“I'm sorry I reacted that way. When I heard you say ‘You’re wrong’, I suddenly felt like I did when I was young and being spoken to harshly by my judgmental mother. I felt hurt, and that made me angry. I can understand why my anger would have then reminded you of your raging father, and why you responded to me as though I was him.

"I know you love me, and that we both get hurt easily. I'm aware I have this filter, and I'm working on clearing that up on my end. I'd appreciate it if, on your end, you could try to remember that I have this sensitivity to feeling judged when you share your feelings about something I've done.


"I’m here, I’m not going away, and I want to repair this rupture so we both feel safe and respected."

The goal of this approach is to return to a sense of calm, loving-kindness as quickly as possible. Whichever partner remembers this first should lead the way. In a healing partnership, each of you is responsible for doing what it takes to reassure the other that you are allies, not enemies, as soon as you are emotionally ready to do so. Quick repair soothes our limbic system’s fight-or-flight reaction. Tense muscles relax and breathing slows as we return to facing our partner with an open heart. Feeling embraced and reassured, our primitive fears of abandonment and rejection dissolve, and we return to a sense of trust. We can feel it at our core: “The threat has passed. I feel loved by you, and you feel loved by me. We are safe and secure again.”

Many couples fall into repetitive cycles of reactivity when triggered. This may happen for a variety of reasons, but most upsets we feel are driven by our subconscious mind — the unhealed primitive parts of us buried deep in our brains.

The good news is that you can heal these patterns with dedication and practice. You can learn how to get your aware, “adult self” back into the driver’s seat, productively leading the repair. Reactions such as blame, judgment, and yelling are particularly clear indicators that “wounded child” feelings have taken charge of your emotions and rational awareness. These automatic patterns block access to loving adult responses that can optimize the resolution of even the most difficult conflicts.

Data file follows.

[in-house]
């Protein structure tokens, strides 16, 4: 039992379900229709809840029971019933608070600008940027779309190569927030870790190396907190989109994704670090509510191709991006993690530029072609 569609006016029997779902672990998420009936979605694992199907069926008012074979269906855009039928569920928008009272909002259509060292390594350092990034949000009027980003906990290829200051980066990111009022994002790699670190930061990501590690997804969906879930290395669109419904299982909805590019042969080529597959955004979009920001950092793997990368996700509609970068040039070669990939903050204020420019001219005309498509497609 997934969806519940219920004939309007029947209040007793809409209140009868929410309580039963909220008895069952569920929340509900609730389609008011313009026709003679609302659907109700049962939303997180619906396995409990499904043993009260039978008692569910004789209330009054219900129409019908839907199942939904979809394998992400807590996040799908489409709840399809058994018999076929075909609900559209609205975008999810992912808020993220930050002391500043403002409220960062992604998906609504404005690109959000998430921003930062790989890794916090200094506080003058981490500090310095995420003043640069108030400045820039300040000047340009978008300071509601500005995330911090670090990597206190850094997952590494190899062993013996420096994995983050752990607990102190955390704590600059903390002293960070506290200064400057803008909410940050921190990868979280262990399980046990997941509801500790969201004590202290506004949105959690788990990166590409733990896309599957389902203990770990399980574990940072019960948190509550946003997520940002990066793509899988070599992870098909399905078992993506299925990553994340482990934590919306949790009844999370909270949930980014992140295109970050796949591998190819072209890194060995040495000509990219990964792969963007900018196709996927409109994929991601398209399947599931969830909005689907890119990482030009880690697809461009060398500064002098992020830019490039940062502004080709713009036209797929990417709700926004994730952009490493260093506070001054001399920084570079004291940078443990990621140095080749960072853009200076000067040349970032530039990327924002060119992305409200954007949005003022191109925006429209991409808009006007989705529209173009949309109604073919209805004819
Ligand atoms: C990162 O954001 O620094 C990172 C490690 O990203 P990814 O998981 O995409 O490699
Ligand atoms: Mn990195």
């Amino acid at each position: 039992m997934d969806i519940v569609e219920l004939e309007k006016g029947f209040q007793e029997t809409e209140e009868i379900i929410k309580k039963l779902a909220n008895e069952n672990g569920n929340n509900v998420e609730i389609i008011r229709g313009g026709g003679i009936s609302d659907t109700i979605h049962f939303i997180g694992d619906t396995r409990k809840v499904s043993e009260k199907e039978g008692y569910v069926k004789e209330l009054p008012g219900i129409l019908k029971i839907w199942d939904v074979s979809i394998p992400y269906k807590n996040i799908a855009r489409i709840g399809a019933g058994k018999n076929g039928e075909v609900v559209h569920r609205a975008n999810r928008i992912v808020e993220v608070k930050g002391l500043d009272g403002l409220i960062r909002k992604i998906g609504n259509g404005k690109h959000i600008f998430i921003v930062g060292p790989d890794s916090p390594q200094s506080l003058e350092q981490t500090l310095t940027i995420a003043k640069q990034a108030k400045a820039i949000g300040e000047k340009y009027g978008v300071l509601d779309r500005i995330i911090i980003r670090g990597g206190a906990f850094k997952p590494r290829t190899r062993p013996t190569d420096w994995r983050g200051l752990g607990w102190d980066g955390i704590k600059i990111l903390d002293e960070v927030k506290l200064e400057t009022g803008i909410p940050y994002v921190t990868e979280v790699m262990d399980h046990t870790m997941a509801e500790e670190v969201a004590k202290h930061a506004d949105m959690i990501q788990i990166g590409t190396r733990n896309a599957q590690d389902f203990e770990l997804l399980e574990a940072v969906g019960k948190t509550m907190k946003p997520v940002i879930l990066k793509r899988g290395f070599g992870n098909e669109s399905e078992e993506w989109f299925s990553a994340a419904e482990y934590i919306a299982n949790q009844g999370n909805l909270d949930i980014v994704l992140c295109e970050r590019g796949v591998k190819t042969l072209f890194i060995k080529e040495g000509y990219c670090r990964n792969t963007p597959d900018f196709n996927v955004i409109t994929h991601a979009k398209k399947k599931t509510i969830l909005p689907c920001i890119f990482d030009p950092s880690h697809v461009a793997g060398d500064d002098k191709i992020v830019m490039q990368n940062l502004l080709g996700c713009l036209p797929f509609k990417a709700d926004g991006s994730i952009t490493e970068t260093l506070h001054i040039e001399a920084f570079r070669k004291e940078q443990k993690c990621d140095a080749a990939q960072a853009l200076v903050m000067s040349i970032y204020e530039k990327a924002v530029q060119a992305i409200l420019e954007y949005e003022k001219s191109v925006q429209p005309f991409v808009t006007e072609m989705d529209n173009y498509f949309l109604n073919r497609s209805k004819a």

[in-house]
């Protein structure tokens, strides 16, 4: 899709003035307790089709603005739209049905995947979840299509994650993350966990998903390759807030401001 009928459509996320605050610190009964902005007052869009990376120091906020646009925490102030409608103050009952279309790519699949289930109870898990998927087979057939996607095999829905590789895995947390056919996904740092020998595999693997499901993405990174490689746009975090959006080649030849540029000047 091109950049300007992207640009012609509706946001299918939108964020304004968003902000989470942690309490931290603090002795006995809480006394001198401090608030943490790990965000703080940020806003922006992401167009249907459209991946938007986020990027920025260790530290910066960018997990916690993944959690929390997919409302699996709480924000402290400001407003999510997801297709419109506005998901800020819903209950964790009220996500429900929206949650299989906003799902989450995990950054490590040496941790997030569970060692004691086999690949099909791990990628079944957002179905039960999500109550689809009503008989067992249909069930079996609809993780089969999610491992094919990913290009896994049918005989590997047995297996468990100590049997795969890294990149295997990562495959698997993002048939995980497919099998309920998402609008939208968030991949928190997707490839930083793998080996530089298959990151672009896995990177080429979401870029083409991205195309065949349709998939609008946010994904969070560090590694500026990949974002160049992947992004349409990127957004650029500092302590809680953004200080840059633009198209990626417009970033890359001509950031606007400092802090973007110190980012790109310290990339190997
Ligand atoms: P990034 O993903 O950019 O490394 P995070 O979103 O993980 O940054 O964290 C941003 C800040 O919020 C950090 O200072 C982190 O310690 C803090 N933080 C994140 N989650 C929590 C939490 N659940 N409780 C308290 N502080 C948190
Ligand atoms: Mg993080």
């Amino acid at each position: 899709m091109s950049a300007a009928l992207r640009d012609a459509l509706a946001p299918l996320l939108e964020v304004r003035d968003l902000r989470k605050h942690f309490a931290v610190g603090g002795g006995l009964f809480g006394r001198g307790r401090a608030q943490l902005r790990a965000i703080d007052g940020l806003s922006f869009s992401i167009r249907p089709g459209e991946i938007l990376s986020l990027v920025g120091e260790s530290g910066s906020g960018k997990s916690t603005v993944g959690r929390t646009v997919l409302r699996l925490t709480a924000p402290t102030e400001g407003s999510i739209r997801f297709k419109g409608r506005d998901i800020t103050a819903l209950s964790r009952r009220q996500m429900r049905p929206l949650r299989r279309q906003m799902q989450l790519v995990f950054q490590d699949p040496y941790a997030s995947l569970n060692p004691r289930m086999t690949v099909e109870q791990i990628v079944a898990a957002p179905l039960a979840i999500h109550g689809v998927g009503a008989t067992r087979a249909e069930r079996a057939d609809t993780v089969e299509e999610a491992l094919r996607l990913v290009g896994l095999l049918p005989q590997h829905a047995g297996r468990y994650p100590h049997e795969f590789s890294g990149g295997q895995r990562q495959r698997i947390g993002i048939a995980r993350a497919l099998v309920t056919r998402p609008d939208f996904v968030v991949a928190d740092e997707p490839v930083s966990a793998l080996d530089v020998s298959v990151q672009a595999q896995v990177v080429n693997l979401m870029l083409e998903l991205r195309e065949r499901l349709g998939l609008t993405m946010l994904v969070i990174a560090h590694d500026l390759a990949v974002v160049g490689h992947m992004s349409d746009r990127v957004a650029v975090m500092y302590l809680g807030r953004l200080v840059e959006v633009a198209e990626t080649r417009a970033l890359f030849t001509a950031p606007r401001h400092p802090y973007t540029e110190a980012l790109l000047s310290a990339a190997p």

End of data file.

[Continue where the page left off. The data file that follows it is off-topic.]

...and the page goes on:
RELATED: 10 Things People With Emotional Wounds Do Without Even Realizing

Your inner child needs to be cared for the way a well-trained parent cares for their hurt child. Sometimes when we react to our partner’s mood, behavior, or words, we can become agitated. We may escalate into throwing tantrums like a toddler or running away like a rebellious teen — childhood defense strategies we have yet to properly resolve. Our behavior with our partner either creates an upward spiral toward secure love or a downward spiral into insecurity and mistrust. Your particular attachment style determines, in large part, whether you are oriented toward security, anxiety, or withdrawal in relationships.

Discovering which of the four attachment styles you and your partner approach relationships from is the critical first step toward establishing a happier, more fulfilling relationship. For example, if you have an anxious attachment style, you may feel the need to walk on eggshells, avoiding conflicts that seem unresolvable, or you may unconsciously intensify conflicts to get your needs met. If you are more avoidant, you may feel the need to give up and resist connecting because you feel hopeless that anything can be resolved. Or if you feel you are paralyzed or exploding with emotions that seem illogical, you may be feeling some scar tissue from unhealed traumas.


Healthy relationships feel secure and safe, but that does not mean they are conflict-free. Rather, couples in such relationships commit to limiting threatening behaviors and repairing them as quickly as possible, so they can reset to a place of positive connection. 

Neuroscience shows that when either person in a relationship feels unsafe or threatened, neither can bring out the best in the other. Under such circumstances, subconscious defensive strategies you developed to survive childhood repeatedly hijack even your best intentions. Secure love feels dependable. Ask yourself these questions:

  • Do you tolerate feelings of mistrust, abandonment, or rejection concerning your partner?
  • Do you feel unsafe, but endure in silence because you're afraid of losing the connection?
  • Do you frequently minimize chronic insecurities, believing they’re normal in relationships?

All partnerships have challenges and fights. Partners who feel secure may get upset, but they are capable of returning to loving feelings within minutes because relieving each other’s distress is a high priority. It takes some work, but you do have the power to reprogram and release outdated patterns you learned from your family and culture. When you dedicate yourselves, you can renew the loving bonds that first brought you together. And from there, you can build the healthier, more loving relationship you’ve always wanted.


RELATED: ​3 Sad Ways A Traumatic Childhood Stops You From Having Healthy Relationships

Carista Luminare, Ph.D., has more than 40 years of experience as a counselor, consultant, and educator to individuals, couples, and families. She is the author of the groundbreaking book, Parenting Begins Before Conception.